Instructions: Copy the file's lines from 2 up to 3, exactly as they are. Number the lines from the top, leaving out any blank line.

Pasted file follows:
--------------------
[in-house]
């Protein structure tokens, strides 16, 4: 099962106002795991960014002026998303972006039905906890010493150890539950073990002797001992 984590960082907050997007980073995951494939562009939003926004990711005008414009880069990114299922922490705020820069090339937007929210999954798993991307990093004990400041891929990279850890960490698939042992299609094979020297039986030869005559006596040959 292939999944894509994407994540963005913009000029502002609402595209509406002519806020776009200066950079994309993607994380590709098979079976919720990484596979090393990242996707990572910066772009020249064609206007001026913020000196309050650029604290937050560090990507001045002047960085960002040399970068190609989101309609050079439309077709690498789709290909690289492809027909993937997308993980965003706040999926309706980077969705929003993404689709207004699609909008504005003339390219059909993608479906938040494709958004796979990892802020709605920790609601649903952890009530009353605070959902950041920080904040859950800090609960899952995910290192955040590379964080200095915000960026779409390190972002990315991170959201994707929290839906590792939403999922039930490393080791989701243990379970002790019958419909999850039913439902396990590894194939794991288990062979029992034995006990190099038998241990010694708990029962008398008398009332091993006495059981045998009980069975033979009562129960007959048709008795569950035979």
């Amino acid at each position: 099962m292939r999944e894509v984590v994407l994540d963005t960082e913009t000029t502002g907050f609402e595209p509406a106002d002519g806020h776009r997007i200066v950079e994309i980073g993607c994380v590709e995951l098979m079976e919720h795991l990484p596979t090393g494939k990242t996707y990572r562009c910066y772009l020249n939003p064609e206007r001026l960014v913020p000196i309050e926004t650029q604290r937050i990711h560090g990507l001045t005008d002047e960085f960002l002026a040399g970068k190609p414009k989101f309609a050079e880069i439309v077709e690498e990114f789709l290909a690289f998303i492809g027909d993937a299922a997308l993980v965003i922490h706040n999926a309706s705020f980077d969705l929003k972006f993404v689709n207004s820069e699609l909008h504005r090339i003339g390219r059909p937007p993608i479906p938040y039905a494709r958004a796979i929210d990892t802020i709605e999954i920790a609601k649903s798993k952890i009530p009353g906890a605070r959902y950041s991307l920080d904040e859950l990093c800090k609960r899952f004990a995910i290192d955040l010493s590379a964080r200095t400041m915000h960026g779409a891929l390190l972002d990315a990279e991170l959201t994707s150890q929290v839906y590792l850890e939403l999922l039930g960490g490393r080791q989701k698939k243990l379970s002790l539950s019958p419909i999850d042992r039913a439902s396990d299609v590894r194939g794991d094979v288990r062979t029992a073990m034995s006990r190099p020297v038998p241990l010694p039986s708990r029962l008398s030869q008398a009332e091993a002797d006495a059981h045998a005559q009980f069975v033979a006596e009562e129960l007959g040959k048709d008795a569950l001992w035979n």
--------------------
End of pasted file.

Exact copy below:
């Protein structure tokens, strides 16, 4: 099962106002795991960014002026998303972006039905906890010493150890539950073990002797001992 984590960082907050997007980073995951494939562009939003926004990711005008414009880069990114299922922490705020820069090339937007929210999954798993991307990093004990400041891929990279850890960490698939042992299609094979020297039986030869005559006596040959 292939999944894509994407994540963005913009000029502002609402595209509406002519806020776009200066950079994309993607994380590709098979079976919720990484596979090393990242996707990572910066772009020249064609206007001026913020000196309050650029604290937050560090990507001045002047960085960002040399970068190609989101309609050079439309077709690498789709290909690289492809027909993937997308993980965003706040999926309706980077969705929003993404689709207004699609909008504005003339390219059909993608479906938040494709958004796979990892802020709605920790609601649903952890009530009353605070959902950041920080904040859950800090609960899952995910290192955040590379964080200095915000960026779409390190972002990315991170959201994707929290839906590792939403999922039930490393080791989701243990379970002790019958419909999850039913439902396990590894194939794991288990062979029992034995006990190099038998241990010694708990029962008398008398009332091993006495059981045998009980069975033979009562129960007959048709008795569950035979």
């Amino acid at each position: 099962m292939r999944e894509v984590v994407l994540d963005t960082e913009t000029t502002g907050f609402e595209p509406a106002d002519g806020h776009r997007i200066v950079e994309i980073g993607c994380v590709e995951l098979m079976e919720h795991l990484p596979t090393g494939k990242t996707y990572r562009c910066y772009l020249n939003p064609e206007r001026l960014v913020p000196i309050e926004t650029q604290r937050i990711h560090g990507l001045t005008d002047e960085f960002l002026a040399g970068k190609p414009k989101f309609a050079e880069i439309v077709e690498e990114f789709l290909a690289f998303i492809g027909d993937a299922a997308l993980v965003i922490h706040n999926a309706s705020f980077d969705l929003k972006f993404v689709n207004s820069e699609l909008h504005r090339i003339g390219r059909p937007p993608i479906p938040y039905a494709r958004a796979i929210d990892t802020i709605e999954i920790a609601k649903s798993k952890i009530p009353g906890a605070r959902y950041s991307l920080d904040e859950l990093c800090k609960r899952f004990a995910i290192d955040l010493s590379a964080r200095t400041m915000h960026g779409a891929l390190l972002d990315a990279e991170l959201t994707s150890q929290v839906y590792l850890e939403l999922l039930g960490g490393r080791q989701k698939k243990l379970s002790l539950s019958p419909i999850d042992r039913a439902s396990d299609v590894r194939g794991d094979v288990r062979t029992a073990m034995s006990r190099p020297v038998p241990l010694p039986s708990r029962l008398s030869q008398a009332e091993a002797d006495a059981h045998a005559q009980f069975v033979a006596e009562e129960l007959g040959k048709d008795a569950l001992w035979n």